Seismo Blog

Segment by Segment

Categories:   Nepal

May 12, 2015 

When another strong earthquake shook the Himalayas today, people already traumatized by the devastating 7.8 temblor on April 25, reacted in panic. Buildings in Kathmandu and several Nepalese villages, which had been damaged by the last quake, collapsed completely. At least 50 people were killed in today's quake, adding to the more than 8000 deaths as a result of the bigger earthquake two and a half weeks ago. News media were quick to call the latest quake with a magnitude of 7.3 an aftershock of the 7.8 event. So did the colleagues from the USGS's National Earthquake Information Center in Golden, CO. But was it really an aftershock or was it the main shock of a new earthquake sequence?

Map showing mainshock and aftershock sequences of M7.8 and M7.3 Nepal quakes.

Map showing mainshock and aftershock sequences of April 25th M7.8 and May 12th M7.3 Nepal quakes. (Click to view larger image. Sources: ANSS catalog at the NCEDC, Google Maps)

At first glance, this question may sound purely academic, given the fact that people have died and suffered, no matter what one calls today's quake. But from a seismologist's point of view there are important distinctions to be made. One is the difference between an earthquake sequence and an earthquake swarm, discussed briefly in the last blog entry. This difference is not relevant to the recent Nepal quakes. Here it is much more important to take a closer look at tectonic faults themselves.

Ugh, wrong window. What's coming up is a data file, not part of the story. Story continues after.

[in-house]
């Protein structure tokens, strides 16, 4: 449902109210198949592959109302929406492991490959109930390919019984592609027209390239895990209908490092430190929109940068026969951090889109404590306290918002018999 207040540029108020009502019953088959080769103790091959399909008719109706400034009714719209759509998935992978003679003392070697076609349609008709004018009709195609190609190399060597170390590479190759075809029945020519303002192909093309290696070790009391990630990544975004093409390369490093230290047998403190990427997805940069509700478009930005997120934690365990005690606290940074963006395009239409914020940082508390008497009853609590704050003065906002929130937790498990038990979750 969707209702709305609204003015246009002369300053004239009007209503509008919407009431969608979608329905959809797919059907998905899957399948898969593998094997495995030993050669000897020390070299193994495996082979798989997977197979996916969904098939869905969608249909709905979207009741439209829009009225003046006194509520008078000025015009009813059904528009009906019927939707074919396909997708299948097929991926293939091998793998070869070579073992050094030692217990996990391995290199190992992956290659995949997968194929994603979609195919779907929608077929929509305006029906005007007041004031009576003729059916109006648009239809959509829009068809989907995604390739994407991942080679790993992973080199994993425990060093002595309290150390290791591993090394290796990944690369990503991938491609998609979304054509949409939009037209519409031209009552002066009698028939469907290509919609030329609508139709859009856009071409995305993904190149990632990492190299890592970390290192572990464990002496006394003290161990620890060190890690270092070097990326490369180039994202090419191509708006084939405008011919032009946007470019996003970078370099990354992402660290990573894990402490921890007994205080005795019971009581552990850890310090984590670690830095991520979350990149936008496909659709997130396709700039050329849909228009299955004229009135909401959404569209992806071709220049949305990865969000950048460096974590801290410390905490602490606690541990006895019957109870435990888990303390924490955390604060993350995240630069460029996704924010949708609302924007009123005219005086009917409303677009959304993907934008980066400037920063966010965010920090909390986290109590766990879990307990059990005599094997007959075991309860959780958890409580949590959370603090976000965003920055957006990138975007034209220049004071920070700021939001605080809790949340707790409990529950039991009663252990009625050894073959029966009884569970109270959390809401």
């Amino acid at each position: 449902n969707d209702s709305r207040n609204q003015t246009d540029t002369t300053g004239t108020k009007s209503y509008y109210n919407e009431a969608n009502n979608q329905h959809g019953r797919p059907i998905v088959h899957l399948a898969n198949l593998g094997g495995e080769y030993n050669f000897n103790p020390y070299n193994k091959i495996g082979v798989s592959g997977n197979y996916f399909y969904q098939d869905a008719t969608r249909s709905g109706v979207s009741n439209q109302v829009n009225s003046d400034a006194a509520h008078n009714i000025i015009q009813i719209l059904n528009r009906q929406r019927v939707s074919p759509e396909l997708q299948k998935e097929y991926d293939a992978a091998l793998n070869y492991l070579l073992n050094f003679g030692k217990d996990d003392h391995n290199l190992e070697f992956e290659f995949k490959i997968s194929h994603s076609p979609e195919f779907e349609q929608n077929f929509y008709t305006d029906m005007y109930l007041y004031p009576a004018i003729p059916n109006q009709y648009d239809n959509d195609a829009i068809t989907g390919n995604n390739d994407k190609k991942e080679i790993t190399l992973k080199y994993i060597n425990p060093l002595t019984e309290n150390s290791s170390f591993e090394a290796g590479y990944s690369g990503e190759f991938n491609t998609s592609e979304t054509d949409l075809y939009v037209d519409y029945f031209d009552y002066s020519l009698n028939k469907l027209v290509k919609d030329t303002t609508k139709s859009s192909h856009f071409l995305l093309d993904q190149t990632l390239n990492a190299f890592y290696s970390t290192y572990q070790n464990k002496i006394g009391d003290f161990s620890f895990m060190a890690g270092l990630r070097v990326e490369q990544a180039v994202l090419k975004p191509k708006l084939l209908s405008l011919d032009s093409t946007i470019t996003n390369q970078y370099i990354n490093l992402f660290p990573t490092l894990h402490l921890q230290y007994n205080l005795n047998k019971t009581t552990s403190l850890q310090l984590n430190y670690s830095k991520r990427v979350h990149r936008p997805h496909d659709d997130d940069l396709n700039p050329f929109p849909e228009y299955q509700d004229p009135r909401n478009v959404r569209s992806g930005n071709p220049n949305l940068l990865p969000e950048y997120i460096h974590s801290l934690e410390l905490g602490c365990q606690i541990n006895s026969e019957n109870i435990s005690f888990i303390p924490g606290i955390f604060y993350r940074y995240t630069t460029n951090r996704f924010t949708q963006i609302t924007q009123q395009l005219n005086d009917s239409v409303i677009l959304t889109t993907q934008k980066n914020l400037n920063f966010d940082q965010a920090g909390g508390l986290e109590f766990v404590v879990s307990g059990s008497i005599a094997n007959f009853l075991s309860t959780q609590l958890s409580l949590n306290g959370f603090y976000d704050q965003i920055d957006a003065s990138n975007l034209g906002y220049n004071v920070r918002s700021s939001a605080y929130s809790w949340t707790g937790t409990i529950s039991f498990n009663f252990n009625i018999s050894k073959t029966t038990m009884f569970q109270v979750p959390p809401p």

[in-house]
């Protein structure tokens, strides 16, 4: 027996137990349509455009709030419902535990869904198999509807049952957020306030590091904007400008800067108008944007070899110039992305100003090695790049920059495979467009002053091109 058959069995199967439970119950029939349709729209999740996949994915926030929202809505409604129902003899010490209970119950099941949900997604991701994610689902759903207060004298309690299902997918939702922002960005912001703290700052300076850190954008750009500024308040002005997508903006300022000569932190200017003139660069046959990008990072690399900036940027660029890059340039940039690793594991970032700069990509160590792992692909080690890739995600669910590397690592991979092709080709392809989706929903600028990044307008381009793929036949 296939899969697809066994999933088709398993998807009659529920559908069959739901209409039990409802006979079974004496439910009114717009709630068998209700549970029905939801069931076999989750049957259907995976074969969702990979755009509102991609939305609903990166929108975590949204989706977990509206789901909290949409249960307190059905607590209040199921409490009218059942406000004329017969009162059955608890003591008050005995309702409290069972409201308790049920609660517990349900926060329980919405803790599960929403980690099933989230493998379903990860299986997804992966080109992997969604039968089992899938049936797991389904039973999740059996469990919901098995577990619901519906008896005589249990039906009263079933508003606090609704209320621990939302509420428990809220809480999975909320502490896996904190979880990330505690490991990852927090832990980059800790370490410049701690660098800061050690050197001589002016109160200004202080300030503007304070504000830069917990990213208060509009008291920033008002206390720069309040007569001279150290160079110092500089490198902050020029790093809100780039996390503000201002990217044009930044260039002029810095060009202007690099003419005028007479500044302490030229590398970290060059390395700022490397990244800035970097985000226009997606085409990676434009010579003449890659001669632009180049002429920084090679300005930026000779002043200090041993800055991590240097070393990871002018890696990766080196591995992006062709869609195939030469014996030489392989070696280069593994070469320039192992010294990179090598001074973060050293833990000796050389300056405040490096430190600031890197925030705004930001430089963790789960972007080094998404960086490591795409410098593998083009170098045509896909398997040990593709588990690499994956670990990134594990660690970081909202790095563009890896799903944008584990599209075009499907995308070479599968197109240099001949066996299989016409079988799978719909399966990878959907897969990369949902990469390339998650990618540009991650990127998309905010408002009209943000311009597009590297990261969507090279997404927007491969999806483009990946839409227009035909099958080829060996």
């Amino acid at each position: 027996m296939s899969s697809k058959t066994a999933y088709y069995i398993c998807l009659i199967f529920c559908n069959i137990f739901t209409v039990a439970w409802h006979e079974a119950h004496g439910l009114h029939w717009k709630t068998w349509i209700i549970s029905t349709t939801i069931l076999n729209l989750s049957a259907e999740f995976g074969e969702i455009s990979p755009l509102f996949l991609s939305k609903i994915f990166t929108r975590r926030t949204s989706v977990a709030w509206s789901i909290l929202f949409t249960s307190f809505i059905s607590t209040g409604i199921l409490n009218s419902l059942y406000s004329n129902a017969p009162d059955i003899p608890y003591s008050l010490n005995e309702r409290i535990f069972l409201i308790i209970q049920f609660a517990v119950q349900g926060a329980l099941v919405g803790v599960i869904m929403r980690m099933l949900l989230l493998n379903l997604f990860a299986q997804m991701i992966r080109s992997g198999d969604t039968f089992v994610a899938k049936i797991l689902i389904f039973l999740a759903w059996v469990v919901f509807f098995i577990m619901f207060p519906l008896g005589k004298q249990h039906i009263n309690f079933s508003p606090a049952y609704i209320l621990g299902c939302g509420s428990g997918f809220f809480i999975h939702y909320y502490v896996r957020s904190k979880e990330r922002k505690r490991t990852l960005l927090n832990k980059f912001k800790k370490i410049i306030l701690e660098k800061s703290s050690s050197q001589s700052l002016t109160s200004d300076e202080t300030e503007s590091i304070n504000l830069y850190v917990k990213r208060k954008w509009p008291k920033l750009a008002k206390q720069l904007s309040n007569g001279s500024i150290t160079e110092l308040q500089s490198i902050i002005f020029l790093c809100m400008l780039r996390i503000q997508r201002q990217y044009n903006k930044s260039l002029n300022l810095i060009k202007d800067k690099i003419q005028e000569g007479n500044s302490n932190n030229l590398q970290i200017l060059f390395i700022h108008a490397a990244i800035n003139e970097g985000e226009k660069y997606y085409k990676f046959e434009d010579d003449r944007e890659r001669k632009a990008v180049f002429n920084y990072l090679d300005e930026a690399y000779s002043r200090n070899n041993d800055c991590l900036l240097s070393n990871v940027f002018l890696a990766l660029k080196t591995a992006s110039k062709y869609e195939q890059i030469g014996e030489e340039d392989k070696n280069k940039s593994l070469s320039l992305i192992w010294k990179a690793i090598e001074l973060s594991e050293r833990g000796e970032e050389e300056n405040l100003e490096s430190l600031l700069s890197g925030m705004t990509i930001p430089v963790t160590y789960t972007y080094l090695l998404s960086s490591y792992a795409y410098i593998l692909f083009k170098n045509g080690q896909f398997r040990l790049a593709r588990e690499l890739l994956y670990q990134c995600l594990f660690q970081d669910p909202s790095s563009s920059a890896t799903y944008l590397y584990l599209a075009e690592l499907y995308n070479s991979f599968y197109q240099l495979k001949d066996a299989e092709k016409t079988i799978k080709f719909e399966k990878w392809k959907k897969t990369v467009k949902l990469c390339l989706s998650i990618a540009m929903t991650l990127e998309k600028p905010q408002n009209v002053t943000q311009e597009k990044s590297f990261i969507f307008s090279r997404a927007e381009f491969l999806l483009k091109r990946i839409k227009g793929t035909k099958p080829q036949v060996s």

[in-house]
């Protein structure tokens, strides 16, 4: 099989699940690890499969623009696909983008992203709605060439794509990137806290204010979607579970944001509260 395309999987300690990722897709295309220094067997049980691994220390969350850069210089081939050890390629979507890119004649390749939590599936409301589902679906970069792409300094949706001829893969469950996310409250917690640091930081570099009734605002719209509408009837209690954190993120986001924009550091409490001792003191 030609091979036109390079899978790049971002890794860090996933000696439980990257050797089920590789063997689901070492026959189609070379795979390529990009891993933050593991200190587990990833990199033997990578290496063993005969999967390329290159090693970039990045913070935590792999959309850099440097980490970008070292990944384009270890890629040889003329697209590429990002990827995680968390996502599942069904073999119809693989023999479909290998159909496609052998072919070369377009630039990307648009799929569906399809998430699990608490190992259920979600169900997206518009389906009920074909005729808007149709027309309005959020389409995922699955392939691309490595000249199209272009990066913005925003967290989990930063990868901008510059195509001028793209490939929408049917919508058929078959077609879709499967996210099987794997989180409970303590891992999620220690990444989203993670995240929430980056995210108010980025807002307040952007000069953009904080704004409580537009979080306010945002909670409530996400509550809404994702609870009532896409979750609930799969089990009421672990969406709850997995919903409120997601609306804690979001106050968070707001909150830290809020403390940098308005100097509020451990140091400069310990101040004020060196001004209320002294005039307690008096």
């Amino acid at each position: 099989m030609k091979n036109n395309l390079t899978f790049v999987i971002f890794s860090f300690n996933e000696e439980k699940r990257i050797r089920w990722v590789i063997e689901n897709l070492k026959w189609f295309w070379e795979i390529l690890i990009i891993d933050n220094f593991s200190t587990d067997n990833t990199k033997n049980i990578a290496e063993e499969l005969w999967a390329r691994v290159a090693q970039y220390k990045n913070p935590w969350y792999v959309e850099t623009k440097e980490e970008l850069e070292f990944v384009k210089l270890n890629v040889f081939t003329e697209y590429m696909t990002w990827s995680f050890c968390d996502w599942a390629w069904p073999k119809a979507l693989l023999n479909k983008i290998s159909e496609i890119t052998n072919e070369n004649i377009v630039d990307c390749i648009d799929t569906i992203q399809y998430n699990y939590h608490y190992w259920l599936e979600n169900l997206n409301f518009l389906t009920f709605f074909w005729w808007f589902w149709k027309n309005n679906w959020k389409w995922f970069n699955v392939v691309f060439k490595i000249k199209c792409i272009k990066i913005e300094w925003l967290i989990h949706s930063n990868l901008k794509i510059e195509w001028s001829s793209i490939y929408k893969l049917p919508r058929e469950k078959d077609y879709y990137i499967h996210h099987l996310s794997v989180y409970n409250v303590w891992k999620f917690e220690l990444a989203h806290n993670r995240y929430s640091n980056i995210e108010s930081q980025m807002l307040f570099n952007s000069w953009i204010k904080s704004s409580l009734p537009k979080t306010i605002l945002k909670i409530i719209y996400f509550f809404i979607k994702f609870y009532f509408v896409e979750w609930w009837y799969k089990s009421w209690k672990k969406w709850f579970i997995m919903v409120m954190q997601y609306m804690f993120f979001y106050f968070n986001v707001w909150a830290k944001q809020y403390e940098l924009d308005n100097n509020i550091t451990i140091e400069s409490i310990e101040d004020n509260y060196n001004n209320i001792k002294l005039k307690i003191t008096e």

We usually like to think of a big fault like the San Andreas here in California as one solid unit, reaching more than 800 miles from the Salton Sea to Cape Mendocino. In reality, however, the fault is actually clearly segmented. The 300 mile long section of the fault from Cape Mendocino to the outskirts of San Francisco, which ruptured in the infamous 1906 quake, is one of those segments. Another segment reaches from San Luis Obispo County all the way to San Bernardino County. This 225 mile long section ruptured in the Fort Tejon quake of 1857.

The fault along the Himalayan front, which demarcates the boundary line between the Indian and the Eurasian tectonic plates, also consists of distinct segments. One such segment ruptured in the April 25th quake. It extended for about 75 miles in a northwest-southeast direction, between the town of Kodari west of Kathmandu to about 20 miles east of the Nepalese capital. Earthquake maps (like ours shown here) are deceiving, because they usually don't show the extent of a quake's rupture, but just its starting point, which is called the epicenter. Aftershocks (orange dots on the map) are usually confined to the rupture plane of the main quake. They are thought to release the remnant stresses left behind on the rupture area by the main quake.

The epicenter of today's quake was located more than 90 miles east of the epicenter of the April 25th quake - and hence just outside its rupture zone. The distribution of today's aftershocks (green dots) seem to indicate a distinctly separate rupture area towards the southeast.

Even if the two earthquakes are not part of the same sequence, they are clearly related. It is very likely that the 7.8 quake two and a half weeks ago changed the distribution of tectonic stress along the Himalayan front. By relieving the stress in its own rupture area, it increased the forces on the neighboring segments. Now these stresses are large enough to let the neighbors break. (hra 105)